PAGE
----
open road

Idiom

Open Road

Definition

An open road is a metaphor for freedom, opportunity and adventure. It suggests a journey of exploration and is often used to describe the excitement and promise of a new venture.

Examples Sentences

I’m ready for the open road and all the adventures it will bring.

She had an open road ahead of her and didn’t know where it would lead.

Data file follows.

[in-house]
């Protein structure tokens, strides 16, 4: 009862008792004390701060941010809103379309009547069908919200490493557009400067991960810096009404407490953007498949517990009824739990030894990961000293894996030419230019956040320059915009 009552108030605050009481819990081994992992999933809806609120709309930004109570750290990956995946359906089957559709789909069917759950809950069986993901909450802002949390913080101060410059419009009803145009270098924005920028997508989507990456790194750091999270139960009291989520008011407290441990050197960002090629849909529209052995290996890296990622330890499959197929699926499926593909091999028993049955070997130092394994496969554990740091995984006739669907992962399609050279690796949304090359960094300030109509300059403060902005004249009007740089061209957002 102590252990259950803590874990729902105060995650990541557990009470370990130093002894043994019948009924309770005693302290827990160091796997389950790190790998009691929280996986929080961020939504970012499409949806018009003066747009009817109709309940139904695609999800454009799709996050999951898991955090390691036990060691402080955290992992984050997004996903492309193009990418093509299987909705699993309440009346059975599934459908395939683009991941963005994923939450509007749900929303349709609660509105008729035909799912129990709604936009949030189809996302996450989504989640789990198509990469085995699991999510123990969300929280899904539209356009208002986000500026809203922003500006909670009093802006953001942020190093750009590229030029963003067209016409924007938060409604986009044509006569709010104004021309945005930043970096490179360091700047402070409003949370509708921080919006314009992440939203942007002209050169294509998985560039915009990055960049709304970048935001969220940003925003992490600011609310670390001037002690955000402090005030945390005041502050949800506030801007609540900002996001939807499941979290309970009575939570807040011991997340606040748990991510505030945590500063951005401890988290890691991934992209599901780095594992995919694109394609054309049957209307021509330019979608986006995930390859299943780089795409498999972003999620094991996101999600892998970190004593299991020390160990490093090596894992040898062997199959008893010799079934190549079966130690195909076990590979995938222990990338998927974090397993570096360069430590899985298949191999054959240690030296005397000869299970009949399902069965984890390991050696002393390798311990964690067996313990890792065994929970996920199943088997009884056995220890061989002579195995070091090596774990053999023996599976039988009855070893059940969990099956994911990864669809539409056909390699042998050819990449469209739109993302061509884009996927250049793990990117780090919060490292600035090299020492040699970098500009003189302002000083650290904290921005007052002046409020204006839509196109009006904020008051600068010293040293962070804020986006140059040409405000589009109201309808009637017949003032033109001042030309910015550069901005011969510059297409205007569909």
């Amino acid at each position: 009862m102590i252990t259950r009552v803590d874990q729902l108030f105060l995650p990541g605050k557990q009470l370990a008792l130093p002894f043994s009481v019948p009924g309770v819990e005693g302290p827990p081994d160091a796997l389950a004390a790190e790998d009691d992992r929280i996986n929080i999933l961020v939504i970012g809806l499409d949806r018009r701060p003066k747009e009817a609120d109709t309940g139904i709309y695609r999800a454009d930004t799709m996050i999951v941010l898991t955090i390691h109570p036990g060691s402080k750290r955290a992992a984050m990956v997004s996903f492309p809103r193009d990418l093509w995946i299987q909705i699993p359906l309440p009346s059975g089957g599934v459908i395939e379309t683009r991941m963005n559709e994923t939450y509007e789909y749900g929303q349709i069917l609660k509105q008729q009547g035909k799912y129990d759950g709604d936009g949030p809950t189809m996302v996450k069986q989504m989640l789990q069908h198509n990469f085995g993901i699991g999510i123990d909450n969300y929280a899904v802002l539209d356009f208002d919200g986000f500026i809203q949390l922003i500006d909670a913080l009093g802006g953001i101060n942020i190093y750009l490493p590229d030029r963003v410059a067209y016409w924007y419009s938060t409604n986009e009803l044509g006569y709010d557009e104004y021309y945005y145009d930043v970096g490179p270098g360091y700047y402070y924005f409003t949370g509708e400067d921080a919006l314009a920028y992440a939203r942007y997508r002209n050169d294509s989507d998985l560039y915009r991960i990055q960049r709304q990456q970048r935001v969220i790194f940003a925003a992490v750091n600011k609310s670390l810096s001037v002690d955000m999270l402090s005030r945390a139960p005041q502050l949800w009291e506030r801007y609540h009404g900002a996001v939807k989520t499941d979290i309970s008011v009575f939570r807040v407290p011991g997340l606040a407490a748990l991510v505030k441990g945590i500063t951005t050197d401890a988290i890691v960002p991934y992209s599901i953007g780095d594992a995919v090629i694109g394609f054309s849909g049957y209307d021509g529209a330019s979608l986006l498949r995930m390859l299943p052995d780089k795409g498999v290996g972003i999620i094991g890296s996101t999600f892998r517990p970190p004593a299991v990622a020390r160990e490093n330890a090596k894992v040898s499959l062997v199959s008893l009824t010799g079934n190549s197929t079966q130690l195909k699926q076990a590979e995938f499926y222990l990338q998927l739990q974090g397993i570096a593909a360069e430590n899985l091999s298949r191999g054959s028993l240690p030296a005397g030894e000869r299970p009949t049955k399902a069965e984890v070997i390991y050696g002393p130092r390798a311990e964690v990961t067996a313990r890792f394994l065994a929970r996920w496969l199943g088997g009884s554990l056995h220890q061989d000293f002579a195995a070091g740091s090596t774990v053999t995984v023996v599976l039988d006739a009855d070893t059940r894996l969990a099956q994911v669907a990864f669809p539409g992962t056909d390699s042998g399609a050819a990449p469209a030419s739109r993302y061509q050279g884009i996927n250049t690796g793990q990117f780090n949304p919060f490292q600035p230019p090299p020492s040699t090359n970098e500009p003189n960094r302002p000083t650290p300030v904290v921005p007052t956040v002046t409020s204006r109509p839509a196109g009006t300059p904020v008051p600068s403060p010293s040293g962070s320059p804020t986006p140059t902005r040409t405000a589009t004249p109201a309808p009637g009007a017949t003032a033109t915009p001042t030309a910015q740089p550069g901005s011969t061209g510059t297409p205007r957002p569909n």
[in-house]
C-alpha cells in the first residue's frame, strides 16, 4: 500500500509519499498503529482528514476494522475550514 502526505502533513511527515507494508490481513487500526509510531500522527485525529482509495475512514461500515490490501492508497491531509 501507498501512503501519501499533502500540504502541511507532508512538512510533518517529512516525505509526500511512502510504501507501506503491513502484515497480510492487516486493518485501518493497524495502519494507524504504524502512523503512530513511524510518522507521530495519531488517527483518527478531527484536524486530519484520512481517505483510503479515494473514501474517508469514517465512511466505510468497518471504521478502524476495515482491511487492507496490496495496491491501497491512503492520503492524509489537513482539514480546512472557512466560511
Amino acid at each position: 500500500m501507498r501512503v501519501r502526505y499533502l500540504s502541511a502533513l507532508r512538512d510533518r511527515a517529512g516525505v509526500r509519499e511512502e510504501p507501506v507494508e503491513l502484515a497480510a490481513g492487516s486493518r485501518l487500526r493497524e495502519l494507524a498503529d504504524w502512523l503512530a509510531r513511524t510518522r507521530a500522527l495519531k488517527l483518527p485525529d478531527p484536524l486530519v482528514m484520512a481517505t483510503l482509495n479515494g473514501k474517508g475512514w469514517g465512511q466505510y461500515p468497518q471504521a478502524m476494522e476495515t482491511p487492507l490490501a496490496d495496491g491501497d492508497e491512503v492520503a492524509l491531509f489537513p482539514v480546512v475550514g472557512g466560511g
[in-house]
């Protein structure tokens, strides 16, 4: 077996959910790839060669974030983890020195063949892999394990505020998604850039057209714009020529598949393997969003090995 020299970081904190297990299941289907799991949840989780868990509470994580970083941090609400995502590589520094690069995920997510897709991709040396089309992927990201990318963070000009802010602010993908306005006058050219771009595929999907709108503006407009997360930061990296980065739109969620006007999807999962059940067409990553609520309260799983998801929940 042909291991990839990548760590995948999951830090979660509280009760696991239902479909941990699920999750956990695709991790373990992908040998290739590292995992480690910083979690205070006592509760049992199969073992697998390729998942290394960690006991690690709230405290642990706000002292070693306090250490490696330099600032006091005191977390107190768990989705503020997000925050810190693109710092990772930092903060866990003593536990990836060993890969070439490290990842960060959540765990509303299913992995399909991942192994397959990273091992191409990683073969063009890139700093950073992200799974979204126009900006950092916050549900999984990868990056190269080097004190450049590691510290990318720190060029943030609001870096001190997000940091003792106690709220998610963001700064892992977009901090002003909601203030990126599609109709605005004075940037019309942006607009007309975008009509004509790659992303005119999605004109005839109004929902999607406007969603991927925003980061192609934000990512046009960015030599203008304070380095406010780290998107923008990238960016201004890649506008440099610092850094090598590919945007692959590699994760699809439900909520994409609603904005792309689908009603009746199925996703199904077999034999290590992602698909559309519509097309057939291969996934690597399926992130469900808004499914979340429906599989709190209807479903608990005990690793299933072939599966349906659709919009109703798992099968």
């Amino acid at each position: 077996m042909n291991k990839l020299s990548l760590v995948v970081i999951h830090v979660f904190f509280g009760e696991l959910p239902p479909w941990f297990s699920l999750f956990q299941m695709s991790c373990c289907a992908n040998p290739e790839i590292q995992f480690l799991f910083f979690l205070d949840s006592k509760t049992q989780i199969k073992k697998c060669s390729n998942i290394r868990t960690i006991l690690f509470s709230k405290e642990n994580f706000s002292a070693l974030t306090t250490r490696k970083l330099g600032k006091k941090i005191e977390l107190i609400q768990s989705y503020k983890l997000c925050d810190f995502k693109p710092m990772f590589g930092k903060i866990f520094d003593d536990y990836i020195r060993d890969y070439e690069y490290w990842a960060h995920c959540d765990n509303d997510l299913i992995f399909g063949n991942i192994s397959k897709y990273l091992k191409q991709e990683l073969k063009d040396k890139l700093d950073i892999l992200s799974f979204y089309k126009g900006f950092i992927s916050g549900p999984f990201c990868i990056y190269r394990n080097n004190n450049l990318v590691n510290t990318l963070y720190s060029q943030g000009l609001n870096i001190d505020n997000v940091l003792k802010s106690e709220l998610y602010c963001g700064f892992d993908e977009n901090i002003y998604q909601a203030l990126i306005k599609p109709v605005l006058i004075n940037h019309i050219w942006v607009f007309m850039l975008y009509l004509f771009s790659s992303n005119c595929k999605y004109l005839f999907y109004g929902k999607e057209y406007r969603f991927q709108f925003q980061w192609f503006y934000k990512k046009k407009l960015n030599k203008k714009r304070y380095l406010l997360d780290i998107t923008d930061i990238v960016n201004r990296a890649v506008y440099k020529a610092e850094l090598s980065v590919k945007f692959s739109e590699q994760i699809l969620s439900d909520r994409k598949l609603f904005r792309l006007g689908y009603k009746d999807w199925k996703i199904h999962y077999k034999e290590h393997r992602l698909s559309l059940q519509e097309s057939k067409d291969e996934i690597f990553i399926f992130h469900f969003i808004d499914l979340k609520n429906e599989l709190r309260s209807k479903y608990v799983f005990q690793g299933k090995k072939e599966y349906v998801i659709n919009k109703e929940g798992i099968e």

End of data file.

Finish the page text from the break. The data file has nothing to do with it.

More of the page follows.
He was ready to take on the open road.

The open road promised new opportunities.

The open road was calling her name.

Origin

The phrase “open road” is thought to have originated in the late 19th century. It was first used by authors such as Jack London, who wrote “Call of the Wild”, and Robert Frost, who wrote “The Road Not Taken”. It has since been used in countless books, films, and songs.

FAQs

Q: What does the phrase ‘open road’ mean? A: An open road is a metaphor for freedom, opportunity and adventure. It suggests a journey of exploration and is often used to describe the excitement and promise of a new venture.